Εικόνες σελίδας
Ηλεκτρ. έκδοση


March 4th, 1883-March 4th, 1887.

Archibald J. Weaver was born in Susquehanna County, Pennsylvania, April 15, 1844; lived on a farm until seventeen years of age; then entered Wyoming Seminary, at Kensington, Pennsylvania, remaining there three years as a student and four years as a teacher of mathematics; in 1867 entered the law department of Harvard University, remaining till 1869; was admitted to the bar at Boston in February, 1869, and immediately removed to Nebraska, settling at Falls City in the practice of law; was a member of the Constitutional Convention in 1871; in 1872 was elected District Attorney of the First Judicial District; in 1875 again member of a Constitutional Convention and the same year was elected Judge of the First Judicial District, and re-elected in 1879, holding the office until a Representative to the 48th Congress; and was re-elected to the 49th Congress. On account of the rapid increase of population the census of 1880 entitled Nebraska to two additional members of Congress; and accordingly in 1882 Weaver of Richardson, Laird of Adams, and Valentine of Cuming County, were elected. This gave a valuable combination of talent and experience. Four years of previous congressional experience made Mr. Valentine a valuable worker; training on the bench prepared Judge Weaver for legal investigations; while a vivid fancy and impetuous nature made Laird an impromptu orator and "picturesque character."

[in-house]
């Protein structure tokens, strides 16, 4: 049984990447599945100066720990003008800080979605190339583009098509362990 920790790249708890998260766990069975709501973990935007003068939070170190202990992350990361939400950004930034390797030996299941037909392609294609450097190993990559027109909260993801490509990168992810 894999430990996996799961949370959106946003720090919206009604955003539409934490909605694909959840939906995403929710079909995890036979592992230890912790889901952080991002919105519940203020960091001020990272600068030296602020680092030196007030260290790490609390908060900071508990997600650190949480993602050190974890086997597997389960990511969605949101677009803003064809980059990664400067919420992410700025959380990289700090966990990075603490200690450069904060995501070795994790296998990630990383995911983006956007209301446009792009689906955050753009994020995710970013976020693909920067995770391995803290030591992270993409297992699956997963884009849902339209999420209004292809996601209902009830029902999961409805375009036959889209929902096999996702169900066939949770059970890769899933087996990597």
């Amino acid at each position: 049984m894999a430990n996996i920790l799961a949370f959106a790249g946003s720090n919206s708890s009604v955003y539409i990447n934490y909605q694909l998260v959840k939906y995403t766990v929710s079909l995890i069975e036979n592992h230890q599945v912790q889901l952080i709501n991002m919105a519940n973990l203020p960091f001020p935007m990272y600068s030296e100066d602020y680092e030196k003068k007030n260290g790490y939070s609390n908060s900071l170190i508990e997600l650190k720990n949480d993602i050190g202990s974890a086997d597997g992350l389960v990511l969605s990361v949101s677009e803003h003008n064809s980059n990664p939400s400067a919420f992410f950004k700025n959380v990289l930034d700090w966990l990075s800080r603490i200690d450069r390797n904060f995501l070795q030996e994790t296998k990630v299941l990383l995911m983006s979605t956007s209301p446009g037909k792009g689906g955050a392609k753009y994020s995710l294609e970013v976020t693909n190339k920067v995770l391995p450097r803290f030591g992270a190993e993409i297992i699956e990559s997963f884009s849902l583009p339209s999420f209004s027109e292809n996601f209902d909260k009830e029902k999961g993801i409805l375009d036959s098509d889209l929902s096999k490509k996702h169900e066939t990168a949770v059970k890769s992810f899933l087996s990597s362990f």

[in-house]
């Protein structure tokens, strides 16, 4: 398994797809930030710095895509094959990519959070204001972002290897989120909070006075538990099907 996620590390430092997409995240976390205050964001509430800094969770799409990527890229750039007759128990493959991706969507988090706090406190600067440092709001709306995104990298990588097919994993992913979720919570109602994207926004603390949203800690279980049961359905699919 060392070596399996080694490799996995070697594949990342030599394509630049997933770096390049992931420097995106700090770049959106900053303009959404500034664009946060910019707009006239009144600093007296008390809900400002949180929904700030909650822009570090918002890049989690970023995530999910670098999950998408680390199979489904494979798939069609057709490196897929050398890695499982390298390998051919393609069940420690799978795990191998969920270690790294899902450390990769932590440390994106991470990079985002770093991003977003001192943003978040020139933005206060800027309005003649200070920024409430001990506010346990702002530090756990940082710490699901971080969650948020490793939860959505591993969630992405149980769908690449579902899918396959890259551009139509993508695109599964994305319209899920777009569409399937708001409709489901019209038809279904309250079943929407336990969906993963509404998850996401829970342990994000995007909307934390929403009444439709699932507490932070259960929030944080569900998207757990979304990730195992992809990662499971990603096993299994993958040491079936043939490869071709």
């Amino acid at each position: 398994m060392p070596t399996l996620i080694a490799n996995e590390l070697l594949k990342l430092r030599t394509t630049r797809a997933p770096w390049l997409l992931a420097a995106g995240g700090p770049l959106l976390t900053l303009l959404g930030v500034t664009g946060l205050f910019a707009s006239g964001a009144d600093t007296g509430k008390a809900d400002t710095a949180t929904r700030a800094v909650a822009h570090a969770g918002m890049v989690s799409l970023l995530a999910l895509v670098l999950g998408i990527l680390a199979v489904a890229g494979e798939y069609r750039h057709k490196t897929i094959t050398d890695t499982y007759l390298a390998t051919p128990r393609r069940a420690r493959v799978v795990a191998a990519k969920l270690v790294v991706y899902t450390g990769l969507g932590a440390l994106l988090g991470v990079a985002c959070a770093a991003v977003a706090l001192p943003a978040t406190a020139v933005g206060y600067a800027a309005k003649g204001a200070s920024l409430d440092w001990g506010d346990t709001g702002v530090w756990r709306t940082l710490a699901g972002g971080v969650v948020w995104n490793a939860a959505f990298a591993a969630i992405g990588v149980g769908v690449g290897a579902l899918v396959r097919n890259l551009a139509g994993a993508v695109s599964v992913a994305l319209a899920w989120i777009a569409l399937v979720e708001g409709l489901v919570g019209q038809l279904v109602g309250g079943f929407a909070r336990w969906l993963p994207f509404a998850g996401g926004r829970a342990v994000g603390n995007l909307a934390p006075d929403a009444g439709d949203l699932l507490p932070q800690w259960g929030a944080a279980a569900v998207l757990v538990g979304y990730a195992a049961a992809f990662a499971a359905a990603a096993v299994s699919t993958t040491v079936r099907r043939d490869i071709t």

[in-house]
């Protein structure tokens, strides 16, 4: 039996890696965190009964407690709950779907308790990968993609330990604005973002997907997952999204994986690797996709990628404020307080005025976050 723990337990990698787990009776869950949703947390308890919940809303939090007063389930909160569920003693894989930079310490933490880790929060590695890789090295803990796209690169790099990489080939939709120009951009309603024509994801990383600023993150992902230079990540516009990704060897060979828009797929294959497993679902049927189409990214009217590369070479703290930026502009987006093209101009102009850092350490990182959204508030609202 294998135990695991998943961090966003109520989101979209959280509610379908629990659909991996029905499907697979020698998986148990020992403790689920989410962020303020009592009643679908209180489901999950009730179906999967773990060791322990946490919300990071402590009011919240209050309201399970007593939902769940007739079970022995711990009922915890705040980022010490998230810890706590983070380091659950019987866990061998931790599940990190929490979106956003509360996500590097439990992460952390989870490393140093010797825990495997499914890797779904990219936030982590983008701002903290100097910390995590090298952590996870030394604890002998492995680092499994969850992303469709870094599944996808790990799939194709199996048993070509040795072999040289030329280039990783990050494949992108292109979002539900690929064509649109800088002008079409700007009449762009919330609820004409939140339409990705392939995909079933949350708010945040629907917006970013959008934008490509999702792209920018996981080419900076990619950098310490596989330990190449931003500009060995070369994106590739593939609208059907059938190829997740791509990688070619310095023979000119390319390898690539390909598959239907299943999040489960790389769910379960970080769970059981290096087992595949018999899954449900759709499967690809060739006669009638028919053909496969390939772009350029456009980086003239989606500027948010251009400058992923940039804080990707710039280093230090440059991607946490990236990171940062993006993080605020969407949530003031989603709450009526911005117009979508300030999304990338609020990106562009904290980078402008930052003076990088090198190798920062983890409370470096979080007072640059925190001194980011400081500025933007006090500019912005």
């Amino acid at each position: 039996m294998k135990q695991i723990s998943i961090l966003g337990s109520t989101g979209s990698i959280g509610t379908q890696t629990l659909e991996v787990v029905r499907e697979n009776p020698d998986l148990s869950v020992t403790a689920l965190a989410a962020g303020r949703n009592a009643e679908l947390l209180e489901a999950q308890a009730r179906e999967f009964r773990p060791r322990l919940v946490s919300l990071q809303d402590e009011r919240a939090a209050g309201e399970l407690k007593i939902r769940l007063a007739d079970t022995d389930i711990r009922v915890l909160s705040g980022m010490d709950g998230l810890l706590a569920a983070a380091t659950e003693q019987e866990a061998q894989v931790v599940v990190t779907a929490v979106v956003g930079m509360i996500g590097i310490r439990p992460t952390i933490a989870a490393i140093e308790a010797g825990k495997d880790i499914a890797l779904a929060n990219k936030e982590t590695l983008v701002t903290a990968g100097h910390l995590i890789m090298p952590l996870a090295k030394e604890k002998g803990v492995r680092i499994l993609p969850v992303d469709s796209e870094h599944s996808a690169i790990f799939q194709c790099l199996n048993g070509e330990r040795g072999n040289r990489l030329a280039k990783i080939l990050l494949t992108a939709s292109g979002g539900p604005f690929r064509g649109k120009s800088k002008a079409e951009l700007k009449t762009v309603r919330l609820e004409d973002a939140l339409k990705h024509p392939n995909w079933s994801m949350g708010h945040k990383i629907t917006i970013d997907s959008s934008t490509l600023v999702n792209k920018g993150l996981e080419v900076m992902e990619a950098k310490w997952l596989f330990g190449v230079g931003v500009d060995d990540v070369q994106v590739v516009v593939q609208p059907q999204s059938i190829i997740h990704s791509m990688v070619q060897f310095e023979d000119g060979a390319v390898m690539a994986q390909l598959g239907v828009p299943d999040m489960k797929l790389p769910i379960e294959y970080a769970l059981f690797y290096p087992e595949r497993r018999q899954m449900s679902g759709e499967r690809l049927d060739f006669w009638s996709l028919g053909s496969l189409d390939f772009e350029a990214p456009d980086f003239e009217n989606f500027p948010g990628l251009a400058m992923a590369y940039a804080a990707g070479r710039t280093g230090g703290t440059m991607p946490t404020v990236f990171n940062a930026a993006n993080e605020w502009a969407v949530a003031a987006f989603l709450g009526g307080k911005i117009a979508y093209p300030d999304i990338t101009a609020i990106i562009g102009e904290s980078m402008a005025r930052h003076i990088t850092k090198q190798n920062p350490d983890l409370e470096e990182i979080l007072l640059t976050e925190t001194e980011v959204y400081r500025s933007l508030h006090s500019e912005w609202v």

A bill being before the House for the protection of cattle from "contagious diseases," and men from New England arguing that state laws could answer the purpose, Mr. Weaver exclaimed:

What has Massachusetts of the cattle industry of this country? Not enough to make a breakfast for the people of the United States. In Massachusetts, if all the steers and stags and bulls were cows, there would be only one cow to a family of seven,-scarcely enough to furnish milk for the babies.

Take the great State of Nebraska for example,-with one-fourth of the population of Massachusetts, and her 700,000 head of cattle, where 500 head of cattle don't make a large herd, but where a single herd, under one charge, often embraces thousands of head. How does the argument apply to Kansas with her 1,500,000 head,-Illinois with her 2,500,000 head-to Missouri with her 2,000,000 head, and to any of the great cattle growing states of the West?

The magnitude of the industry, and the danger from Texas fever, admonished him that only the interposition of Congress, under the clause of the constitution for the regulation of "interstate commerce," could meet the emergency.


Judge Weaver was conspicuous in the debates upon land grants to railroads, and all questions relative to the administration of the public domain. He took a very active part in the passage of a bill to regulate railway charges upon lines passing into and through states, and illuminated his precise judicial style with a flash of irony in the following paragraphs:

Mr. Brown goes so far as to argue that Congress has no power to pass any bill interfering with or regulating transportation of freight from state to state; but does make one strong admission, which forever ought to set the American people at ease, and operate as an estoppel against any railway seeking to gainsay the proposition, namely, that Congress has the power to appoint its agents for gathering statistical information in reference to any branch of industry; so that if we never succeed in passing this or any other bill, we have at least secured a concession of a representative of 6,000 miles of railroad that Congress may go into the statistical business with perfect safety. The gentleman evidently thinks the creature is bigger than the Creator and has reversed the adage, vox populi, vox Dei, and come to the conclusion that the voice of Vanderbilt, Gould and Huntington is the voice of God.